Finnish vertical farming company iFarm announced today it has raised $4 million for its automated indoor farming operation, according to a press release sent to The Spoon. The round was led by existing investor Gagarin Capital with participation from Matrix Capital, Impulse VC, IMI.VC, and several angel investors.
iFarm makes a turnkey vertical farming solution that can be deployed in a number of different-sized settings, from large warehouse farms to shelf-like grow modules in supermarkets. The company offers four different automated technologies: one for growing a variety of crops on a vertical farm; one for growing strawberries on a vertical farm; iFarm Cropper, a standalone module for growing greens; and iFarm Growtune, a SaaS platform for managing the vertical farms.
Using machine learning and computer vision, the iFarm Growtune tool, which powers the other technologies mentioned above, can detect a plant’s weight as well as any growth deviations or pathologies. It also prompts farm staff when it is time to adjust the “climate” settings inside the vertical farm.
According to today’s press release, iFarm has over 50 ongoing projects with clients in both Europe and the Middle East, including an industrial vertical farm in its homeland of Finland that’s due to launch sometime in 2020.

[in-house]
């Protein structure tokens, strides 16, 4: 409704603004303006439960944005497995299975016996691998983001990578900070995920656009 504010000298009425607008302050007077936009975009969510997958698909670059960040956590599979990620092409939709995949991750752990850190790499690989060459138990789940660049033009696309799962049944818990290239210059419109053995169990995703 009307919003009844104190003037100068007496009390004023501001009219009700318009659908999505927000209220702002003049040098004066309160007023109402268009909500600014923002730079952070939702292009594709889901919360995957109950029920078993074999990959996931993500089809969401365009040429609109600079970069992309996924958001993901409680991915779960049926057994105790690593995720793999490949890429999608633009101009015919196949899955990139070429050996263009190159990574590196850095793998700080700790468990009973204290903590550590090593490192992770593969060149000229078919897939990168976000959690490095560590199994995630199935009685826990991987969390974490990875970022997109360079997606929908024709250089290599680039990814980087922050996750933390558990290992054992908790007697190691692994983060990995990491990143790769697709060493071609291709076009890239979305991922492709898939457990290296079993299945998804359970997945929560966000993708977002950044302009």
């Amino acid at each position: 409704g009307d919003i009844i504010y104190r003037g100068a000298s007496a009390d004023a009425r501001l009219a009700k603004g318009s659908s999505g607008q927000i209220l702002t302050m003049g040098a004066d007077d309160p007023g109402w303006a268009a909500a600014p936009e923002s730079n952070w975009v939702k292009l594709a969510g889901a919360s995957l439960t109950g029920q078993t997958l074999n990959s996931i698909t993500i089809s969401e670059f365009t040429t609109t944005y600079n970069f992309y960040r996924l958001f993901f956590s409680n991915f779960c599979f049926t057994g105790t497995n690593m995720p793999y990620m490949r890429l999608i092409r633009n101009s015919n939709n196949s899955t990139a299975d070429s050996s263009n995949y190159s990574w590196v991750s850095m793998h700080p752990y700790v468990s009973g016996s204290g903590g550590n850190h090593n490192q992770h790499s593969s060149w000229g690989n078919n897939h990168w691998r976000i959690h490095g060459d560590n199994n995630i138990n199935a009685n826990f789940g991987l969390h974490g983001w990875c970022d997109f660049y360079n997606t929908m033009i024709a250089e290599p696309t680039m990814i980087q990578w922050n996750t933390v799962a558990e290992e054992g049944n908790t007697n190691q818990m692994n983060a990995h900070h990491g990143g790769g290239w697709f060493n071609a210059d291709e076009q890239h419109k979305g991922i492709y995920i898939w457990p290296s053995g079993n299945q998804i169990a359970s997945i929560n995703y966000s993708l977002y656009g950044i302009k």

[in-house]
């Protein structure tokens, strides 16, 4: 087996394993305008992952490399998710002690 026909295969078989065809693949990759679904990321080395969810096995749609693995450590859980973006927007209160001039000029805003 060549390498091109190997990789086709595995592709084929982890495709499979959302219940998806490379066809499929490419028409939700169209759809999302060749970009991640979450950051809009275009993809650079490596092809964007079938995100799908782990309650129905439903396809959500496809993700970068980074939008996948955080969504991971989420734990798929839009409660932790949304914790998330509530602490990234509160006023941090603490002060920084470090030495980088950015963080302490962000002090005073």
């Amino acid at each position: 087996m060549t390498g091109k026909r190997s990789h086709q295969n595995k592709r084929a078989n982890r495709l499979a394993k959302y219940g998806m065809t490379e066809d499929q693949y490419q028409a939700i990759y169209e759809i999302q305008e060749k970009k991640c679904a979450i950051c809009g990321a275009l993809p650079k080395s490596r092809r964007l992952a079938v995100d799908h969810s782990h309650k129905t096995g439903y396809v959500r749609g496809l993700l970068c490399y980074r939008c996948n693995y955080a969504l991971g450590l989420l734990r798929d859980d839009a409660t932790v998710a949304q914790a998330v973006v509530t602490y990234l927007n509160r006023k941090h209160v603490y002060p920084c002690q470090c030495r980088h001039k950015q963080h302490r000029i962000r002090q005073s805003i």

Vertical farming has seen a steady stream of developments over the last six months, from Farmshelf releasing its first consumer-facing grow system to SinGrow’s proprietary strawberries to Wilder Fields building an industrial vertical farm inside an abandoned Target shop. All of which is to say, vertical farming is no longer just a large-scale endeavor done by a few companies, but rather, a grow method appearing in many shapes and sizes, whether in the warehouse or the grocery store.
Because of the variety iFarm offers in terms of automated grow technologies, the company seems poised to serve multiple markets as it further develops its system. The company says it will use the new funds to further develop iFarm Growtune and quadruple the number of plants available to grow via the system. It will also further build out the automation aspect of its system and experiment with growing strawberries, cherry tomatoes, sweet peppers, radishes, and other crops.